Christian Stan, at 3 Feb. 23, in Boutique Hotels, Hotels, News, Where to go next

The Cōmodo, a newly opened property in Bad Gastein, a picturesque town in the Austrian Alps, strikes a perfect balance between creativity, rejuvenation, and nature.

The year-round destination is framed by forested cliffs and gaping valleys, with an overarching design vision to echo the beauty of the surroundings and honor the timeless aesthetics of 1960s and 70s. Vintage mid-century modern furnishings are thus expertly curated among bespoke pieces, unique artworks, and site-specific lighting installations. The hotel’s 70 rooms come in a range of sizes to meet every guest’s needs, while the onsite farm-to-table restaurant, spa, boutique cinema, and summer garden round out the luxe offerings.

Throughout history, Bad Gastein, a town located in the Austrian Alps just outside of Salzburg, was known as a refuge for emperors and empresses seeking the healing powers of nature. They frequented the town for its landscape, thermal baths, and nearby caves that are said to stimulate the metabolism of cells, among much else; however, the town declined in popularity starting around the 1970s. But in recent years, it has reclaimed its place on the international cultural map, as impassioned artists, architects, and restaurateurs have been striving to reawaken this magical place from its slumber. The latest addition is The Comōdo, a new property helmed by Berlin-based designer Piotr Wisniewski and architect Barbara Elward, along with their agency weStudio.

The Comōdo was reborn from the bones of an old clinic, with Wisniewski and Elwardt translating a mid-century modern vibe into a contemporary mountain escape. The result is a striking property with historical and geographical references, evoking the nostalgia of a 1960s-70s Alpine resort, as well as contemporary art and design pieces by some of today’s most exciting up-and-coming and established European talents. In the lobby-lounge, for example, is a red Camaleonda sofa by Mario Bellini—a nod to the history of the nearby brutalist congress center, designed by Gerhard Garstenauer, where public areas were furnished with Camaledona sofas when it opened in 1974. On the wall close to the sofa is a ruby-red Rondo mirror made of highly polished stainless steel by designer Oskar Zięta. And the surface of the mirror reflects breath in breath out, an installation by internationally renowned artist Jeppe Hein that hangs on the opposite wall. Other standout pieces in the common space include Joe Colombo’s Elda chair and Gae Aulenti’s seating arrangement for Knoll International, both of which meld seamlessly amongst 117 bespoke designs by weStudio. Such bold shapes and pops of color create a warm and inviting atmosphere, a feeling that is heightened through an abundance of books and curios lining the space, as well as a grand piano.

An overarching color scheme of rich wine and bottle green offsets the original terrazzo floor, while local materials like oak and pine wood offer a timeless aesthetic—all of which extends into the hotel’s 70 guestrooms and suites. The rooms range from 19 to 50 square meters in size, although all of them feature unique tapestries, carpets, prints, and wall designs by artisans selected by weStudio. For instance, Amberdesign’s Gosia Warrink and Katja Koeberlin conceived 140 unique designs inspired by the colors and contours of the Bad Gastein mountains. One is a series of rugs that, following their designs, were then produced in Uttar Pradesh, India, during the pandemic using a mixture of Indian and New Zealand wool. In rooms, guests will also find vases and candleholders created specifically for the hotel by the design agency Fundamental. Other in-room highlights include floor-to-ceiling windows, which offer views of either the pine forests or Gastein valley, as well as rain showers lined with deep green tiling and oak parquet with floor heating. The four suites are also each equipped with a freestanding soaking tub, a living room with a working desk, a couch, and a chaise lounge, plus record players, a small selection of LPs, and spacious balconies. Luxury bath amenities are provided by Saint Charles.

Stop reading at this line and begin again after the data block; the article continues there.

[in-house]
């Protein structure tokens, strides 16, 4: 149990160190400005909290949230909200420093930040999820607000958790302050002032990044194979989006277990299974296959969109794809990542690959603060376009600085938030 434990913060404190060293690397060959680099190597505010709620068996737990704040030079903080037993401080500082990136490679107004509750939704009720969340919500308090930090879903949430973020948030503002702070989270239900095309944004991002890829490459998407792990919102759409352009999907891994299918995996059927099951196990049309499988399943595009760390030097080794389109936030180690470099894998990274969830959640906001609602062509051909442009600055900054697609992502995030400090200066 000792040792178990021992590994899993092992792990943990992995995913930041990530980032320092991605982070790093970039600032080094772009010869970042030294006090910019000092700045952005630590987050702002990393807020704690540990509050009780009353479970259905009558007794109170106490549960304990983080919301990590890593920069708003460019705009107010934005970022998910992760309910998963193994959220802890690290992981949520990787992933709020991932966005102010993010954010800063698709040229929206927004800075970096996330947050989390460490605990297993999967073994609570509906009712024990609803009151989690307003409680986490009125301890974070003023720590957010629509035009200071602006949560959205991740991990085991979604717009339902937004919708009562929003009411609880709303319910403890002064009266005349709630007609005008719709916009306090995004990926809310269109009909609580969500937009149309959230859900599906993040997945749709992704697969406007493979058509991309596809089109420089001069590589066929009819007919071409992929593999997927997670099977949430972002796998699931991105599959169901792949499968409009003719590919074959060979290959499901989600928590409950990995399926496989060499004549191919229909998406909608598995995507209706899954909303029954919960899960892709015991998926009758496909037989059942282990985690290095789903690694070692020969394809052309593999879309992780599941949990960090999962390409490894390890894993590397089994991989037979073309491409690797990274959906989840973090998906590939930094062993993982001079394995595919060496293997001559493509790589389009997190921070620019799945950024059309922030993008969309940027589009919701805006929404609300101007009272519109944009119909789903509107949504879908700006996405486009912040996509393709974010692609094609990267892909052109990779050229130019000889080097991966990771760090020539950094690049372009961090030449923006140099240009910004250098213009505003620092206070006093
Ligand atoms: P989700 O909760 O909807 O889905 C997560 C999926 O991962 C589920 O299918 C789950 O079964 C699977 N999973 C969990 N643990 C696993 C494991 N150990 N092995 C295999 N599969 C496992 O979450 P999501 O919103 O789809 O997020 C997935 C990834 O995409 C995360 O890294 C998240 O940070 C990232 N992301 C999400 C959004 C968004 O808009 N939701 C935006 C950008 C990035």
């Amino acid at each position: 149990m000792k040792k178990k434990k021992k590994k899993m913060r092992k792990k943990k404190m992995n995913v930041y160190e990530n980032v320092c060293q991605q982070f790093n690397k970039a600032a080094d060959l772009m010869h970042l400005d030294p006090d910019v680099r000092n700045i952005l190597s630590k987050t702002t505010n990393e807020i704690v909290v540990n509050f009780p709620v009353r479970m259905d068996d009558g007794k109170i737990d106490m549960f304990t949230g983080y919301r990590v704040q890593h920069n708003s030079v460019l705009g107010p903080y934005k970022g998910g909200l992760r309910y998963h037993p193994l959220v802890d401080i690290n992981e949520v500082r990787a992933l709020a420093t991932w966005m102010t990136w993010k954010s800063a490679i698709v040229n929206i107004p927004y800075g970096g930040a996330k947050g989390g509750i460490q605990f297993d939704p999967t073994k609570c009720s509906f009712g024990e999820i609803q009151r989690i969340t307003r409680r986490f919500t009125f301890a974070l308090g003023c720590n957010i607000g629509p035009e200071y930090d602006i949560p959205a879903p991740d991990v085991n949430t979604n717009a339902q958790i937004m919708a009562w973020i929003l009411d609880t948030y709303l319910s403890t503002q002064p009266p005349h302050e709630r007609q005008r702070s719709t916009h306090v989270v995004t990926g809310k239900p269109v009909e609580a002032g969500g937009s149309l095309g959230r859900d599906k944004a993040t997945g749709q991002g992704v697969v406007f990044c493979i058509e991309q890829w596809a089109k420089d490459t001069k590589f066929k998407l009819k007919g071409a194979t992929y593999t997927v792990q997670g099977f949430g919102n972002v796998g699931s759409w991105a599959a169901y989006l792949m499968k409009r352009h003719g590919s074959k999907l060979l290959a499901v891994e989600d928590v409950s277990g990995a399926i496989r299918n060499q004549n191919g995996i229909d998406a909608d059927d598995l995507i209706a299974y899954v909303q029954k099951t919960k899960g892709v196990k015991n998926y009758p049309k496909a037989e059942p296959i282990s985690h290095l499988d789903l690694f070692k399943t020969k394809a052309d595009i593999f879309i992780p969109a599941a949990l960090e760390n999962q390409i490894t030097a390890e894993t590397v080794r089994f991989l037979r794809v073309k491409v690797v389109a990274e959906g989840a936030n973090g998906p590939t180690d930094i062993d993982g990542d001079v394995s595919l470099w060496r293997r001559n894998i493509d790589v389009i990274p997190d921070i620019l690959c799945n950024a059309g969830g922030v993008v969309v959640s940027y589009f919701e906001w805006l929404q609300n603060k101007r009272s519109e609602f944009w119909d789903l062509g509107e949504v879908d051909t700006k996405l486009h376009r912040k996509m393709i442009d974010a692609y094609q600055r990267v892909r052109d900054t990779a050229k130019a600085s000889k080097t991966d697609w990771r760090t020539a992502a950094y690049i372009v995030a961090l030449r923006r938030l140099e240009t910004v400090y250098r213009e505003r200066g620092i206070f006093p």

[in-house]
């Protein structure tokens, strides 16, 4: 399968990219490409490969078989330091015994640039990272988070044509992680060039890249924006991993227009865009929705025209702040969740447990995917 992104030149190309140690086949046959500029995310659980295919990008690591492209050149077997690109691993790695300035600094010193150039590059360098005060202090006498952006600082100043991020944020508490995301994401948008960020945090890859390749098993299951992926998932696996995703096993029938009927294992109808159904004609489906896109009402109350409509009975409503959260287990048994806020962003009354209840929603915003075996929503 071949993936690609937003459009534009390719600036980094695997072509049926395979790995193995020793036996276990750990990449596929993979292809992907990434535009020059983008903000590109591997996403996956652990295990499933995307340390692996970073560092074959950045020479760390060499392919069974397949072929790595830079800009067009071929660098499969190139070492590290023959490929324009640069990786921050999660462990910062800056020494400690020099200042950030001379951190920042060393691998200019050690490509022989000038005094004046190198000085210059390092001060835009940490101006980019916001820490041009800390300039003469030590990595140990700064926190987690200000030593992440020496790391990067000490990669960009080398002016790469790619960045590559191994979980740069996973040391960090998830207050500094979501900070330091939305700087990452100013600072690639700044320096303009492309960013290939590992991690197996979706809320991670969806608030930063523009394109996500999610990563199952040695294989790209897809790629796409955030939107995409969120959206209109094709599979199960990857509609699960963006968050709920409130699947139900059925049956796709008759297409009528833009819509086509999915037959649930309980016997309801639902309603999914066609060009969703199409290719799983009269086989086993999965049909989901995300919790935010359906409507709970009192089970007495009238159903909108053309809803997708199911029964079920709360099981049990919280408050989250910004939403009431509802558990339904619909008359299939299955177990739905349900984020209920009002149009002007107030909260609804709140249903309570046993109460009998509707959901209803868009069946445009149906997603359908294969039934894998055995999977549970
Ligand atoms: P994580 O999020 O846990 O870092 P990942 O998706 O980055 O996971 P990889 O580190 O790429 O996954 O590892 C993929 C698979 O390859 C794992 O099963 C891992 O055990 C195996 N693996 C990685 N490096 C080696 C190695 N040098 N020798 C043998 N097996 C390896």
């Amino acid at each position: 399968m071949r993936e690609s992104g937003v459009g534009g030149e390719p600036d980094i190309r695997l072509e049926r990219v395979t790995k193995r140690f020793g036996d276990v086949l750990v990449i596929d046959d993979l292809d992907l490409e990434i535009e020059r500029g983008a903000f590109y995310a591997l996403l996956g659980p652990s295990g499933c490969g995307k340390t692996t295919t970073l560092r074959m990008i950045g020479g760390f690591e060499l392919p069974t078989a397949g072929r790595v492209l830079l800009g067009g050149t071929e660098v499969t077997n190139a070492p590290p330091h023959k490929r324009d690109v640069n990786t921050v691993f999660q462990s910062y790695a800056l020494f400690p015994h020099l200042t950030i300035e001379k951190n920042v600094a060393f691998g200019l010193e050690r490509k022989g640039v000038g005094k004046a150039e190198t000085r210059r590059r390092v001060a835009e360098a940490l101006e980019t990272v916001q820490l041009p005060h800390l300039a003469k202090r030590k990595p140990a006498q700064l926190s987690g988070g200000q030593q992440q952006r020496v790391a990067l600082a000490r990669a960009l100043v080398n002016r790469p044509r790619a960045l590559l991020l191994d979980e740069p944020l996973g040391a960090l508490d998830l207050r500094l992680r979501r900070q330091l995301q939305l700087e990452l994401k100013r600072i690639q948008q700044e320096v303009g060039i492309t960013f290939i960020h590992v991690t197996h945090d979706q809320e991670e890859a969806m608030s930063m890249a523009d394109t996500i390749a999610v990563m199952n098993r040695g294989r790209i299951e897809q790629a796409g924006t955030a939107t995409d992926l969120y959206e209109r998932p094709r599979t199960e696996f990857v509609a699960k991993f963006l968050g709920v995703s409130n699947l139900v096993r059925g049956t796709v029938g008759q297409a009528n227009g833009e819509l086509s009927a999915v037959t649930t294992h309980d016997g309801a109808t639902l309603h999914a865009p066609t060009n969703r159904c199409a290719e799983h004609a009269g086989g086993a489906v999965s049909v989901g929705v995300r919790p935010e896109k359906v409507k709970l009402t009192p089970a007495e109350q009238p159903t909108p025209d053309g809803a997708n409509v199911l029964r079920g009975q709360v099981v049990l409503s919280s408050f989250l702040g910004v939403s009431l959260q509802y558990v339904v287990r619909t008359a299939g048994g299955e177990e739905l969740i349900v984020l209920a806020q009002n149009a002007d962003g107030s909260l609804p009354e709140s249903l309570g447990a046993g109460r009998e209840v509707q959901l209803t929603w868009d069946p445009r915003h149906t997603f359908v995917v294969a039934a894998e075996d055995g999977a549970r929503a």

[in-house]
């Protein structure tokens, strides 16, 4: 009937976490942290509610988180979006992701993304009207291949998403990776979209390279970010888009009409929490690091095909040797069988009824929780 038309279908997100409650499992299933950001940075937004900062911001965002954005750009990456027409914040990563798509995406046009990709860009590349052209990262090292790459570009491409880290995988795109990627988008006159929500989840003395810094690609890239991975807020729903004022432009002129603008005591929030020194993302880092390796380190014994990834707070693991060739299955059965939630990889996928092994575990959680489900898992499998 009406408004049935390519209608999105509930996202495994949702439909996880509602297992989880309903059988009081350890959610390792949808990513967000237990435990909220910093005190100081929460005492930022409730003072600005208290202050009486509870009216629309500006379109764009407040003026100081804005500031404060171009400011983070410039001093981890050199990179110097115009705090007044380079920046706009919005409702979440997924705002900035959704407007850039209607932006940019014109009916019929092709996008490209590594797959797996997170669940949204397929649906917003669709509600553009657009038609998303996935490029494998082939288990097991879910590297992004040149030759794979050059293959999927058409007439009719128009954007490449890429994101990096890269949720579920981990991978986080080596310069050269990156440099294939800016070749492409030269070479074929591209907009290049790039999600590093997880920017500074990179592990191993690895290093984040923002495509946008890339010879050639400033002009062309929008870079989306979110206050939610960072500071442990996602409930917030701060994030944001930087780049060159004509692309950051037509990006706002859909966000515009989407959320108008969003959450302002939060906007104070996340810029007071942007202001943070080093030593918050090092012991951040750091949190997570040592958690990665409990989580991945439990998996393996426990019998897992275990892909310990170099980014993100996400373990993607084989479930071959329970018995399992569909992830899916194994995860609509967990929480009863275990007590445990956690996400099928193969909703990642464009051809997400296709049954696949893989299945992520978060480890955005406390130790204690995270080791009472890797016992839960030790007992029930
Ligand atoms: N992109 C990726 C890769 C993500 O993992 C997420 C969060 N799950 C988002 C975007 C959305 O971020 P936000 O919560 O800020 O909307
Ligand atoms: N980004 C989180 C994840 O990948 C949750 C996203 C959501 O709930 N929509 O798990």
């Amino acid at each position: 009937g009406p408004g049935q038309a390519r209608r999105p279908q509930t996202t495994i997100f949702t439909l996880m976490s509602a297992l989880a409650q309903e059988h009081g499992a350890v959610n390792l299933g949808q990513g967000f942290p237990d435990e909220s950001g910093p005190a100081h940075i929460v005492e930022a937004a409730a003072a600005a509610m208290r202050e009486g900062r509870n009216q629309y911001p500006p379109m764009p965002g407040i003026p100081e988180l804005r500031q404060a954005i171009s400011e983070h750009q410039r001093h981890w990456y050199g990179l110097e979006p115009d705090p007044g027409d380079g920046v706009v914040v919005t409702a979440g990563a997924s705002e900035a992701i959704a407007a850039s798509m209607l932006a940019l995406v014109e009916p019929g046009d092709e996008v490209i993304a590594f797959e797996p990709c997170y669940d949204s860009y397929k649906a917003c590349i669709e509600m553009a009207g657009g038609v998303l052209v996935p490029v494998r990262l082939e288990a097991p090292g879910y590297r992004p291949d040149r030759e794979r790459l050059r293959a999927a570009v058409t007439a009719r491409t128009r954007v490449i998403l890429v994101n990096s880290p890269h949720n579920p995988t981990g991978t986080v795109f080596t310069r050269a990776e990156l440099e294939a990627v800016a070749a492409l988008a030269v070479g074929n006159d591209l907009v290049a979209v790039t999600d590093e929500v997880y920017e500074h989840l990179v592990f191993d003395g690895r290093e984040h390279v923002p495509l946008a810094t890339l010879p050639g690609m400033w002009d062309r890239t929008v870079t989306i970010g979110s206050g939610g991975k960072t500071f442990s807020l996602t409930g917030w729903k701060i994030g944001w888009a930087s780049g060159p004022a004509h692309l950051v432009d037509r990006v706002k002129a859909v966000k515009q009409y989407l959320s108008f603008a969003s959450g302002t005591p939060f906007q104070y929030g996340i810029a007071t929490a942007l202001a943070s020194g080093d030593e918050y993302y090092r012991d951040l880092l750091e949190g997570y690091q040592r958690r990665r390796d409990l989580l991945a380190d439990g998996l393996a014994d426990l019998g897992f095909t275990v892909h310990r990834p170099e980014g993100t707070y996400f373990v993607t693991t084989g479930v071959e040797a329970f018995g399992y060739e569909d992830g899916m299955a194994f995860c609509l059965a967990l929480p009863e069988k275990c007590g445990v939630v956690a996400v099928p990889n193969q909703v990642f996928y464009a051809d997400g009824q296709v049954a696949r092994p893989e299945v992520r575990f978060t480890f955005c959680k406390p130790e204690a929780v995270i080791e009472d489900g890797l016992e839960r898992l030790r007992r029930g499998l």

Saint Charles products are also used in treatments at The Cōmodo Spa, which draws on the town’s history to create its own wellness traditions. Treatments—ranging from traditional massages and facials to concentrated plant power shots and soothing magnesium treatments—are tailored to the individual and performed using Gastein thermal waters, which are said to have regeneration, anti-inflammatory, and pain-relieving effects on joints and muscles. Beyond the five treatment rooms, the spa also features two saunas, an indoor pool, and a spacious sundeck. Elsewhere, guests will find a fitness center and yoga studio, as well as a boutique cinema.


Bad Gastein is an Alpine town steeped in soothing qualities: Since the 19th century, it has been recognized for its healing powers, beckoning emperors and empresses thanks to its mineral-rich waters, restorative hikes, and abundance of nature. In the winter season, nearly 220 kilometers of ski slopes bend and twist throughout the Gastein valley, offering long, steady runs for the experienced skier. Come spring, the sun-drenched peaks offer a playground for nature lovers—and plenty of solace for those seeking peace and quiet. The Cōmodo is an 80-minute drive (100 km) from Salzburg Airport, a three-hour drive (215 km) drive from Munich and its airport, and a five-minute taxi ride from the Bad Gastein train station.

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